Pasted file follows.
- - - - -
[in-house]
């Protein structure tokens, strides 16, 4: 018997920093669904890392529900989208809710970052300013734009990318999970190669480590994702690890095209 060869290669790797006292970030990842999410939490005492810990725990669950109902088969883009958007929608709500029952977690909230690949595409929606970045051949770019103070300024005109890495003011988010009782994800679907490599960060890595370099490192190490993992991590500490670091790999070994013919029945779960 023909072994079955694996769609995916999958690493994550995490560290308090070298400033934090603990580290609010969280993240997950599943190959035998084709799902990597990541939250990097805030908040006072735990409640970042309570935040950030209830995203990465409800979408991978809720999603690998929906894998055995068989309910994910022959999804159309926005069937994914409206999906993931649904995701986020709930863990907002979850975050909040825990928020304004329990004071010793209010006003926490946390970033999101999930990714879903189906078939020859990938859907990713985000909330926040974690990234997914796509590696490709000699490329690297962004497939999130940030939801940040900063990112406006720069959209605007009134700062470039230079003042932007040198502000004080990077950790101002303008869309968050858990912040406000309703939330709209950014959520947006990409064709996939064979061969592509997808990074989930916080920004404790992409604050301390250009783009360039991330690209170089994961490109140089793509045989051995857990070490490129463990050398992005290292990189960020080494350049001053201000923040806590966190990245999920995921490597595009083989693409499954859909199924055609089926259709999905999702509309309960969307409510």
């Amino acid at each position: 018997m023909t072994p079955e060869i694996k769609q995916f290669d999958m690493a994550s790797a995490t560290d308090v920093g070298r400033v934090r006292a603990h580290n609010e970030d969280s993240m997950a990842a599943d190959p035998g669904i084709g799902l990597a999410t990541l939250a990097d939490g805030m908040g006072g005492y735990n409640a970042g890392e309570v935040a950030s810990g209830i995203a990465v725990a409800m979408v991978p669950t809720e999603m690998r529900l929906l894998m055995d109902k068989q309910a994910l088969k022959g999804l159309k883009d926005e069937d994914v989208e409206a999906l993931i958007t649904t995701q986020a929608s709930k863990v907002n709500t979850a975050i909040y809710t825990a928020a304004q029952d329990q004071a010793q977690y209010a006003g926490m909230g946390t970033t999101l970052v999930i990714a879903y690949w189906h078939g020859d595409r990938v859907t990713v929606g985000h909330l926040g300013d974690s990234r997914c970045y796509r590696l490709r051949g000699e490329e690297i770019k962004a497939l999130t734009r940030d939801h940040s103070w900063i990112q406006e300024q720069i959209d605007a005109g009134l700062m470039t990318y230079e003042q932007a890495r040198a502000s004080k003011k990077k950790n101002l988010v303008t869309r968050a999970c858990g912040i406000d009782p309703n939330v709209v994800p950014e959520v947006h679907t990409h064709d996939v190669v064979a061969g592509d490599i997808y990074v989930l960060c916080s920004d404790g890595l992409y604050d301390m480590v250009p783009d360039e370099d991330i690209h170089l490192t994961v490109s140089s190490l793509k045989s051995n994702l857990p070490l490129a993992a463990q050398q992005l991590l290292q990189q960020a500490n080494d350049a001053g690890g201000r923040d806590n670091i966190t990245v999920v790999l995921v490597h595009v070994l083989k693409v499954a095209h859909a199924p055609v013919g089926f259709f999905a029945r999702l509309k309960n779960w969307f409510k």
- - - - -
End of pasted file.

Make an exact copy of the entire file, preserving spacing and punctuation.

[in-house]
């Protein structure tokens, strides 16, 4: 018997920093669904890392529900989208809710970052300013734009990318999970190669480590994702690890095209 060869290669790797006292970030990842999410939490005492810990725990669950109902088969883009958007929608709500029952977690909230690949595409929606970045051949770019103070300024005109890495003011988010009782994800679907490599960060890595370099490192190490993992991590500490670091790999070994013919029945779960 023909072994079955694996769609995916999958690493994550995490560290308090070298400033934090603990580290609010969280993240997950599943190959035998084709799902990597990541939250990097805030908040006072735990409640970042309570935040950030209830995203990465409800979408991978809720999603690998929906894998055995068989309910994910022959999804159309926005069937994914409206999906993931649904995701986020709930863990907002979850975050909040825990928020304004329990004071010793209010006003926490946390970033999101999930990714879903189906078939020859990938859907990713985000909330926040974690990234997914796509590696490709000699490329690297962004497939999130940030939801940040900063990112406006720069959209605007009134700062470039230079003042932007040198502000004080990077950790101002303008869309968050858990912040406000309703939330709209950014959520947006990409064709996939064979061969592509997808990074989930916080920004404790992409604050301390250009783009360039991330690209170089994961490109140089793509045989051995857990070490490129463990050398992005290292990189960020080494350049001053201000923040806590966190990245999920995921490597595009083989693409499954859909199924055609089926259709999905999702509309309960969307409510």
């Amino acid at each position: 018997m023909t072994p079955e060869i694996k769609q995916f290669d999958m690493a994550s790797a995490t560290d308090v920093g070298r400033v934090r006292a603990h580290n609010e970030d969280s993240m997950a990842a599943d190959p035998g669904i084709g799902l990597a999410t990541l939250a990097d939490g805030m908040g006072g005492y735990n409640a970042g890392e309570v935040a950030s810990g209830i995203a990465v725990a409800m979408v991978p669950t809720e999603m690998r529900l929906l894998m055995d109902k068989q309910a994910l088969k022959g999804l159309k883009d926005e069937d994914v989208e409206a999906l993931i958007t649904t995701q986020a929608s709930k863990v907002n709500t979850a975050i909040y809710t825990a928020a304004q029952d329990q004071a010793q977690y209010a006003g926490m909230g946390t970033t999101l970052v999930i990714a879903y690949w189906h078939g020859d595409r990938v859907t990713v929606g985000h909330l926040g300013d974690s990234r997914c970045y796509r590696l490709r051949g000699e490329e690297i770019k962004a497939l999130t734009r940030d939801h940040s103070w900063i990112q406006e300024q720069i959209d605007a005109g009134l700062m470039t990318y230079e003042q932007a890495r040198a502000s004080k003011k990077k950790n101002l988010v303008t869309r968050a999970c858990g912040i406000d009782p309703n939330v709209v994800p950014e959520v947006h679907t990409h064709d996939v190669v064979a061969g592509d490599i997808y990074v989930l960060c916080s920004d404790g890595l992409y604050d301390m480590v250009p783009d360039e370099d991330i690209h170089l490192t994961v490109s140089s190490l793509k045989s051995n994702l857990p070490l490129a993992a463990q050398q992005l991590l290292q990189q960020a500490n080494d350049a001053g690890g201000r923040d806590n670091i966190t990245v999920v790999l995921v490597h595009v070994l083989k693409v499954a095209h859909a199924p055609v013919g089926f259709f999905a029945r999702l509309k309960n779960w969307f409510k």